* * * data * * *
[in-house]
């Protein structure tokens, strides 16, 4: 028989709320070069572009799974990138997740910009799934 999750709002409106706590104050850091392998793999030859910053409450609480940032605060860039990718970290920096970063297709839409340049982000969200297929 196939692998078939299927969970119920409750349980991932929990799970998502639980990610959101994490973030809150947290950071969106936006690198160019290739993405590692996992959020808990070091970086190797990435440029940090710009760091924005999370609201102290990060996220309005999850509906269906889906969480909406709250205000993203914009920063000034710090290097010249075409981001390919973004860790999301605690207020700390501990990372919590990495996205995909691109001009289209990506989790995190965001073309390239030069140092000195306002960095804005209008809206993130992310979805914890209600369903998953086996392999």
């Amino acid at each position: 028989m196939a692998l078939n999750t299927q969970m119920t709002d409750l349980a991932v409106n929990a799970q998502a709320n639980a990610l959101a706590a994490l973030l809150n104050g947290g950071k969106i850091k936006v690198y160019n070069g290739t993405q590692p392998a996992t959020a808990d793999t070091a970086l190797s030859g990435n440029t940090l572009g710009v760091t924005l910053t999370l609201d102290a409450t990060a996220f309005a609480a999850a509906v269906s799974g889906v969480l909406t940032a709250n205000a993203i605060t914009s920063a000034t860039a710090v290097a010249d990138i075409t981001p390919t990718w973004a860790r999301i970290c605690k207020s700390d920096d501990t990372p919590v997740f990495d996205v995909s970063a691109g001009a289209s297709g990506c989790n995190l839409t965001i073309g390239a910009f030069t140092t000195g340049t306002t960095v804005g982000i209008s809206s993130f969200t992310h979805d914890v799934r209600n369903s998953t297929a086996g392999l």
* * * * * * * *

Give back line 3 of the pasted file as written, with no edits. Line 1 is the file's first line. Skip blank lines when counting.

């Amino acid at each position: 028989m196939a692998l078939n999750t299927q969970m119920t709002d409750l349980a991932v409106n929990a799970q998502a709320n639980a990610l959101a706590a994490l973030l809150n104050g947290g950071k969106i850091k936006v690198y160019n070069g290739t993405q590692p392998a996992t959020a808990d793999t070091a970086l190797s030859g990435n440029t940090l572009g710009v760091t924005l910053t999370l609201d102290a409450t990060a996220f309005a609480a999850a509906v269906s799974g889906v969480l909406t940032a709250n205000a993203i605060t914009s920063a000034t860039a710090v290097a010249d990138i075409t981001p390919t990718w973004a860790r999301i970290c605690k207020s700390d920096d501990t990372p919590v997740f990495d996205v995909s970063a691109g001009a289209s297709g990506c989790n995190l839409t965001i073309g390239a910009f030069t140092t000195g340049t306002t960095v804005g982000i209008s809206s993130f969200t992310h979805d914890v799934r209600n369903s998953t297929a086996g392999l």